Queen of Katwe (2016): Dreams of Becoming a Grandmaster

Posted: February 26, 2017 in Biography, Drama, Personal
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Phiona, a young Ugandan girl, has a simple life working with her mother to sell crops at the market. She stumbles upon a missionary and his chess club, feeling invited to join and enjoy a little break from her simple life. Robert Katende believes she is a true champion and invests in her development as a player. She resists during her training because she feels guilty about having opportunity well beyond her family’s simpler life. When she finally gets the chance to compete, her competitiveness gets put to the test.

Confidence in Talent: It was beneficial that Robert believed in her, but Phiona quickly developed a sense of strength in her ability to see multiple steps ahead of her opponents. She quickly rose to the top of her group at the missionary, but it was not until she started to compete that she began to get inflated. Failure set her back a bit, but Robert’s belief in her pushed her back into competition.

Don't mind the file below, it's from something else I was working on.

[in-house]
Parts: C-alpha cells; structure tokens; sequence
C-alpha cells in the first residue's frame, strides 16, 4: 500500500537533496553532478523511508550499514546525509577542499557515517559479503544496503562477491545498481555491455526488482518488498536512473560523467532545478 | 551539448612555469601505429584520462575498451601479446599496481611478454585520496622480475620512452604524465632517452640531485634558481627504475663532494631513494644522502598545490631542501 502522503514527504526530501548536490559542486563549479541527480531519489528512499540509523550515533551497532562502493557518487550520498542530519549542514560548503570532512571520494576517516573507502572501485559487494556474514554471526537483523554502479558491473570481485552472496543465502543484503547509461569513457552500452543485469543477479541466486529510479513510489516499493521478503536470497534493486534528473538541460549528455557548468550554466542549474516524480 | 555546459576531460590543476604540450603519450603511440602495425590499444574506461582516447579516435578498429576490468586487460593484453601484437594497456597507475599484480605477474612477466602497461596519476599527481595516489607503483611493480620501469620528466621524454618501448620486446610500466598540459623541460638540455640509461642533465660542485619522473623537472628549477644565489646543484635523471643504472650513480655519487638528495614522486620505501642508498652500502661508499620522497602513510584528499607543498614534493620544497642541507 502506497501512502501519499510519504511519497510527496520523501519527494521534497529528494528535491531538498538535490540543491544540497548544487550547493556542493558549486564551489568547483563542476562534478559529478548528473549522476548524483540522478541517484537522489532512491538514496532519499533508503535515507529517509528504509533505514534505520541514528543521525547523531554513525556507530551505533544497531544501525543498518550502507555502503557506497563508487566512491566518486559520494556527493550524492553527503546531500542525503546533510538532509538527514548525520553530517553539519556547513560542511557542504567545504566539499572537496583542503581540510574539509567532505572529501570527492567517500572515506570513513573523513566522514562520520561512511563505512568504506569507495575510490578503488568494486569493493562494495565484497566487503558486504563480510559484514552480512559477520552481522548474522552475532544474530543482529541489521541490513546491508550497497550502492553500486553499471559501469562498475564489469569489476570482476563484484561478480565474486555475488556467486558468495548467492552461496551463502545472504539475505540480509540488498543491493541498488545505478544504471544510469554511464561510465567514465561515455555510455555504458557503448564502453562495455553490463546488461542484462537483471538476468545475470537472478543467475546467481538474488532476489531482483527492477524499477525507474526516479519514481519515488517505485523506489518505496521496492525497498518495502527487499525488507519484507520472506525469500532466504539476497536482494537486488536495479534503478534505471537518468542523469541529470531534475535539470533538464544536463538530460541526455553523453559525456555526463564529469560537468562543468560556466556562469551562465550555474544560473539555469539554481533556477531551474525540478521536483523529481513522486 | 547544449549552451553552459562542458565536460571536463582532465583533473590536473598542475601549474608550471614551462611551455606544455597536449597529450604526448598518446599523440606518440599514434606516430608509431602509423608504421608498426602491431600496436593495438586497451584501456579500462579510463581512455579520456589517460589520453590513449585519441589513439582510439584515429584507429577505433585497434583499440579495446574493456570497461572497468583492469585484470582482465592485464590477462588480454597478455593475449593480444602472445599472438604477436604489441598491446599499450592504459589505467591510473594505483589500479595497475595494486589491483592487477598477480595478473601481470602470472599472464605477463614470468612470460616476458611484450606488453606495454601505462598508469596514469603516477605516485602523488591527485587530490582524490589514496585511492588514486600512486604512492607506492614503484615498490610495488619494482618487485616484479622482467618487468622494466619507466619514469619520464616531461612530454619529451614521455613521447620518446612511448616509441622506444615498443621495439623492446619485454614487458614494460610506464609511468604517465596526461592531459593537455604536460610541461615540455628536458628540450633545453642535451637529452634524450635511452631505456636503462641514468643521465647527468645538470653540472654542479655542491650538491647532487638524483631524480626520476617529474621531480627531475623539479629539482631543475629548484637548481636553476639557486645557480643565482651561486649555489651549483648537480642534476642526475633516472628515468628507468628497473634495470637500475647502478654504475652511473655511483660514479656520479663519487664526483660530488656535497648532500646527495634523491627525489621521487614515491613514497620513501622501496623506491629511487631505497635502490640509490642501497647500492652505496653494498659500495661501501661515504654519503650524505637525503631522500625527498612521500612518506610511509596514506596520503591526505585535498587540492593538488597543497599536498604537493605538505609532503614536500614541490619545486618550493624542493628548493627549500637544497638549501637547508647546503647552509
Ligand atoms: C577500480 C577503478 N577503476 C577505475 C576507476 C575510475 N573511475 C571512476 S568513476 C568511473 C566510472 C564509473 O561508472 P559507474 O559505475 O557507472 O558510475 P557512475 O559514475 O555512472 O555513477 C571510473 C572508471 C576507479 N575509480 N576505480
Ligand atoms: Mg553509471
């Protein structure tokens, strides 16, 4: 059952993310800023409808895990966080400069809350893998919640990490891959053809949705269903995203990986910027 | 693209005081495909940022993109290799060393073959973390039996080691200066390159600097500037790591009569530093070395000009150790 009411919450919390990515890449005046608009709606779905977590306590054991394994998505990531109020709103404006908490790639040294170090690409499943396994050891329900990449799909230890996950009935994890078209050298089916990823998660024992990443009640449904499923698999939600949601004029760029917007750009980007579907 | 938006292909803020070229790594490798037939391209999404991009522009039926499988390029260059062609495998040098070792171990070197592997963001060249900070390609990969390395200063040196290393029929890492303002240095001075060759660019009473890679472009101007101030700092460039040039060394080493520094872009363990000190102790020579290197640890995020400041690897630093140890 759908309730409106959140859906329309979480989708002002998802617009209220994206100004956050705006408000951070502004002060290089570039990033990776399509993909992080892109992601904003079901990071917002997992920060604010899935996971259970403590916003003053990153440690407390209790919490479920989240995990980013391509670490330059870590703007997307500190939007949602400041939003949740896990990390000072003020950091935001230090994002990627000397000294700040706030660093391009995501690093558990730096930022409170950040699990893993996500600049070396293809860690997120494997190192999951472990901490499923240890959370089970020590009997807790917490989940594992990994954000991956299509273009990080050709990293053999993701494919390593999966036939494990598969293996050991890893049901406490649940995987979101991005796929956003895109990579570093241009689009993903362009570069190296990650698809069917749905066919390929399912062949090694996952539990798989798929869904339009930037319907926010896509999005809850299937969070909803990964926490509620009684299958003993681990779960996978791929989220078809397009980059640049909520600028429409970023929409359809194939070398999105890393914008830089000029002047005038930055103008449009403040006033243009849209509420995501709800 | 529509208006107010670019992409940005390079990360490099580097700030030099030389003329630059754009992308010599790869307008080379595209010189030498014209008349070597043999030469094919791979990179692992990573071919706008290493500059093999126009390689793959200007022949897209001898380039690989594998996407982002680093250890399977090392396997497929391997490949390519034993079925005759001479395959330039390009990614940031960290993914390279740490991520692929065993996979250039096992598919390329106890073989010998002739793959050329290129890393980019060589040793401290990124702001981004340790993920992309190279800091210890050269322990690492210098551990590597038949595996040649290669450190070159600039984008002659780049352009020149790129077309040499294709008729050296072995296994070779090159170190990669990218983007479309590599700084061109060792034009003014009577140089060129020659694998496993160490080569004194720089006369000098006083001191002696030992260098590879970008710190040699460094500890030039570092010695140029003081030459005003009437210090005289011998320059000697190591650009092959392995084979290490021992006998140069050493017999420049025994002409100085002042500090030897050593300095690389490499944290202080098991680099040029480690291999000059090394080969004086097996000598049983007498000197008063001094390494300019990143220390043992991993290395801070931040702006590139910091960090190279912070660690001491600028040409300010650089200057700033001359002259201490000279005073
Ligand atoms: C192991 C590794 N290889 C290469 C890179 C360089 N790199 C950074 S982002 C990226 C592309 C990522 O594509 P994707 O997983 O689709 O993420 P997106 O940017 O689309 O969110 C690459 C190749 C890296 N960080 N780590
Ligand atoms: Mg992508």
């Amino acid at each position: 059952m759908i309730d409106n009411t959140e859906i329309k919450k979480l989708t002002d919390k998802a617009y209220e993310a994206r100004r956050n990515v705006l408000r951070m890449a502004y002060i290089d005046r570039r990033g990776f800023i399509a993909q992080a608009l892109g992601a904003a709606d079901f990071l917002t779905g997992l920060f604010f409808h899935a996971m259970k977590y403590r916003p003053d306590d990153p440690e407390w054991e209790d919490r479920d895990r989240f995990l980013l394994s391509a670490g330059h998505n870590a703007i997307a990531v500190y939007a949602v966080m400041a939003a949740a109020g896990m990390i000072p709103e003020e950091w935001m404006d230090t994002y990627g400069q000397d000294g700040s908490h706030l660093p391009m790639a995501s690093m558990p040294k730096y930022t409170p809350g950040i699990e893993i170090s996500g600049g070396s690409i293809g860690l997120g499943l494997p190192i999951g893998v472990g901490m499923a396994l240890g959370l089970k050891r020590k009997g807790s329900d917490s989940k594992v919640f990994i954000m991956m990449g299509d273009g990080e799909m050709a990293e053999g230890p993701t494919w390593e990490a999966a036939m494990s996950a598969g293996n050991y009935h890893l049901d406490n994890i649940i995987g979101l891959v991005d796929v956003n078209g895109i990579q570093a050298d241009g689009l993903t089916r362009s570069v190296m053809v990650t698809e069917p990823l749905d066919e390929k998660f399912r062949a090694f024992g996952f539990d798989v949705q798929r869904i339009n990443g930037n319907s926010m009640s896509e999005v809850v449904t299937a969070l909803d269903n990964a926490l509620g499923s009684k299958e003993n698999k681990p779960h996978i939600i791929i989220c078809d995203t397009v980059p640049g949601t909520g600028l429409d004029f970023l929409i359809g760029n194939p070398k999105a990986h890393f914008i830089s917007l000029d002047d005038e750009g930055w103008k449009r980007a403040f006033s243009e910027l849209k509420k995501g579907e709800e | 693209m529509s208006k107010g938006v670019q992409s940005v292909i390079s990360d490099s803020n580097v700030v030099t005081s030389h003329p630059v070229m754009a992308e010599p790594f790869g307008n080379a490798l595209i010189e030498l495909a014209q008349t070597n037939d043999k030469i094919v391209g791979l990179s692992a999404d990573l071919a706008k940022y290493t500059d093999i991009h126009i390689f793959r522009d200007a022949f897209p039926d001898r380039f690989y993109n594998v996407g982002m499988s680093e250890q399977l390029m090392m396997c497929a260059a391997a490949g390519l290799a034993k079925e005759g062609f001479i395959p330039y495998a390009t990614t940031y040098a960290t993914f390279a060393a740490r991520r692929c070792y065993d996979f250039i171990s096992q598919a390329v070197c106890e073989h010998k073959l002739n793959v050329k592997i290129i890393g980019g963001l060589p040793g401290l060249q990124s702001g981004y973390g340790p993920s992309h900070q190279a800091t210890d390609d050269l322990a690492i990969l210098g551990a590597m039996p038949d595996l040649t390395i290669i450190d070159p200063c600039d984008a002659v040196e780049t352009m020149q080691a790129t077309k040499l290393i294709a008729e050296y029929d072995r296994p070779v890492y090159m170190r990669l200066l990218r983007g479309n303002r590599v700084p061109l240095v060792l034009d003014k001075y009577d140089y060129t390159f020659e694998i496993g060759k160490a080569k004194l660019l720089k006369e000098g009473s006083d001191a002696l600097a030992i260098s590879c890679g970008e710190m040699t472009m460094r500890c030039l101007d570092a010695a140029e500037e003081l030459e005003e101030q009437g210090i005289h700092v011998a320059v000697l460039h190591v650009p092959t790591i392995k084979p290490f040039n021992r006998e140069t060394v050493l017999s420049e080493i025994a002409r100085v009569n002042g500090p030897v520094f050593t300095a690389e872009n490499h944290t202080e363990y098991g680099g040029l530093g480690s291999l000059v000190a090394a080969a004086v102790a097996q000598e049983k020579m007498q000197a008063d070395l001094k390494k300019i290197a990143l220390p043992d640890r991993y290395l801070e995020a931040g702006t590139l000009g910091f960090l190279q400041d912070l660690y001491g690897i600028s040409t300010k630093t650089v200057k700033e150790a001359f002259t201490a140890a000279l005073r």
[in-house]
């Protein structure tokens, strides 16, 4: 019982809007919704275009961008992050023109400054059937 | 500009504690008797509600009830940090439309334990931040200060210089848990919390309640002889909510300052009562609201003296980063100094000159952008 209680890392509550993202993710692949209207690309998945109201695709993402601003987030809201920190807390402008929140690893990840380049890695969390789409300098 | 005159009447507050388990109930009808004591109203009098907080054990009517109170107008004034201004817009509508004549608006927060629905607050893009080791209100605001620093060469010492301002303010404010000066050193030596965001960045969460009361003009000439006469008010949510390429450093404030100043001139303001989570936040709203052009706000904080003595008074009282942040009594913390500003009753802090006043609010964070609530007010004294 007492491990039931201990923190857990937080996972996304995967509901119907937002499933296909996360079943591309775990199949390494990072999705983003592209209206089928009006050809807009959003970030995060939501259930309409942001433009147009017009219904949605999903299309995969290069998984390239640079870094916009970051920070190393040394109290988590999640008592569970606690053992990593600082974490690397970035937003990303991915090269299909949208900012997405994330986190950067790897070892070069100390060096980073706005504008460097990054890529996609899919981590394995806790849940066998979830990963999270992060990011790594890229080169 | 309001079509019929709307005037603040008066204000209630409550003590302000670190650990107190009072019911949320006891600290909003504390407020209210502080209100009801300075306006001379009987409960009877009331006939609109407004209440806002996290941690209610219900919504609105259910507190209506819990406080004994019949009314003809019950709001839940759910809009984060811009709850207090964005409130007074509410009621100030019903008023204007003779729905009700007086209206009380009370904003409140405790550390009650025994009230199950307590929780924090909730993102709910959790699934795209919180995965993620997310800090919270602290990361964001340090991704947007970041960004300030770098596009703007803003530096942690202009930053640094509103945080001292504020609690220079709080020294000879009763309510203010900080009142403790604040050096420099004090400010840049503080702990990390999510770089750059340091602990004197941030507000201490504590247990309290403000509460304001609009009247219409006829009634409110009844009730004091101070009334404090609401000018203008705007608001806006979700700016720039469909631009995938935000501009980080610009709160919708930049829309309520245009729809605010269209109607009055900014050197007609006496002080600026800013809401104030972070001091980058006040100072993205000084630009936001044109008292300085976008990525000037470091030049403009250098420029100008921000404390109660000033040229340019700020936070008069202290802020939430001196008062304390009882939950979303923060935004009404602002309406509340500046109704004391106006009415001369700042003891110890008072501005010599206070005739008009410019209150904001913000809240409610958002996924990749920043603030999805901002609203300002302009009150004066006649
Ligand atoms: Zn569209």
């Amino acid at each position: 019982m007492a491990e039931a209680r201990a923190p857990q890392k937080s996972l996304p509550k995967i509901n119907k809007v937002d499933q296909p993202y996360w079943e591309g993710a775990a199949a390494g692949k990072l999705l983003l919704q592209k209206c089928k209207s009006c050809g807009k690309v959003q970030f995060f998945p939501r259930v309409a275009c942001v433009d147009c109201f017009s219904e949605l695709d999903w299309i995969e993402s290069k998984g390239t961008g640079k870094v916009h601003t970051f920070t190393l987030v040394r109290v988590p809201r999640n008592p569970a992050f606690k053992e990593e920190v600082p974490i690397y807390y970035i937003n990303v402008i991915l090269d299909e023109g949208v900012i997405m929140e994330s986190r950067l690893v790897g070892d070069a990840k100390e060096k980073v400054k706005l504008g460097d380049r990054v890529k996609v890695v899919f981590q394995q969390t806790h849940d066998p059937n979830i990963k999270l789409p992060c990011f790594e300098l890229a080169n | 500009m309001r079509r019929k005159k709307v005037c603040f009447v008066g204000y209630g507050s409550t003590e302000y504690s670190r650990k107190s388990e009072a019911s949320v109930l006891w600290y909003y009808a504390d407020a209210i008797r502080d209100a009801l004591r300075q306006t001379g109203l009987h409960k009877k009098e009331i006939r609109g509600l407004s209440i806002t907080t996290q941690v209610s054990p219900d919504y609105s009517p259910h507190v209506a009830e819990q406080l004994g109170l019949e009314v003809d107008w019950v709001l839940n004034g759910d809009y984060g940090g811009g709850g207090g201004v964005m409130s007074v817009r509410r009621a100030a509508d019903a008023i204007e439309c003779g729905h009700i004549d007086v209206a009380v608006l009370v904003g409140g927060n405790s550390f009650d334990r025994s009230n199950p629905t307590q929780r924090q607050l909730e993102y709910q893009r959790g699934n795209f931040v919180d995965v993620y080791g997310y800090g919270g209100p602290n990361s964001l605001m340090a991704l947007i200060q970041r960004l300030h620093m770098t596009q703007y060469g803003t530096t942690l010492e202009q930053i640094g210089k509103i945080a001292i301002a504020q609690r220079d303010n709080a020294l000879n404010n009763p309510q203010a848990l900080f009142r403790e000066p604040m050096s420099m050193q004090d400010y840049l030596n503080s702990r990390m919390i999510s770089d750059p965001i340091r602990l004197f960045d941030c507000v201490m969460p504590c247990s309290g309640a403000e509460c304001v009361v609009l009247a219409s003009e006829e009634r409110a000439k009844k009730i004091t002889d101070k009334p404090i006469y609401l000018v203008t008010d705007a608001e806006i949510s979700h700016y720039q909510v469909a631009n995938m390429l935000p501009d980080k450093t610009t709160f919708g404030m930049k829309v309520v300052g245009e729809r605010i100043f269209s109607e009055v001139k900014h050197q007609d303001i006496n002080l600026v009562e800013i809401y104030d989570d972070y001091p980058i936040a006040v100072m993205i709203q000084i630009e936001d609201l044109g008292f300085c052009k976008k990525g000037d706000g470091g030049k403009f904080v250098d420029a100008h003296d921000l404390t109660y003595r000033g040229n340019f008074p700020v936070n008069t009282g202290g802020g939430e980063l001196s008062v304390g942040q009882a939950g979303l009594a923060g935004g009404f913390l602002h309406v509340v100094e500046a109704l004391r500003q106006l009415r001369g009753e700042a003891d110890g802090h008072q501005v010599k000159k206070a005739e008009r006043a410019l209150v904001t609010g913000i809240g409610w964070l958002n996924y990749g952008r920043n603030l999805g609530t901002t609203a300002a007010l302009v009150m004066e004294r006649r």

Ugandan Slums: There are a number of films out there that depict the stark contrast of conditions between first and third world areas. Queen of Katwe felt like a realistic look at the lives of families living in the slums. There was a sense that the environment was a bit more colorful than reality, but it still exhibited the harshness of the monsoon and limited resources.

Opportunity to Achieve: While Phiona certainly was the focus of the film, the rest of the kids were entertaining to watch as well. Their personalities were bold and inspiring. The kids were at odds when Phiona first showed up, but they found support through their combined success. Her achievements were elevated by her peers and they found strength in being the outliers. Each of them went on to gain scholarships and further opportunities to advance their education.

Final Verdict: This was a truly feel-good film highlighting a young talent. Phiona was an easy girl to like, with her combination of confidence and heart.

Dan’s Rating: 3.0/5

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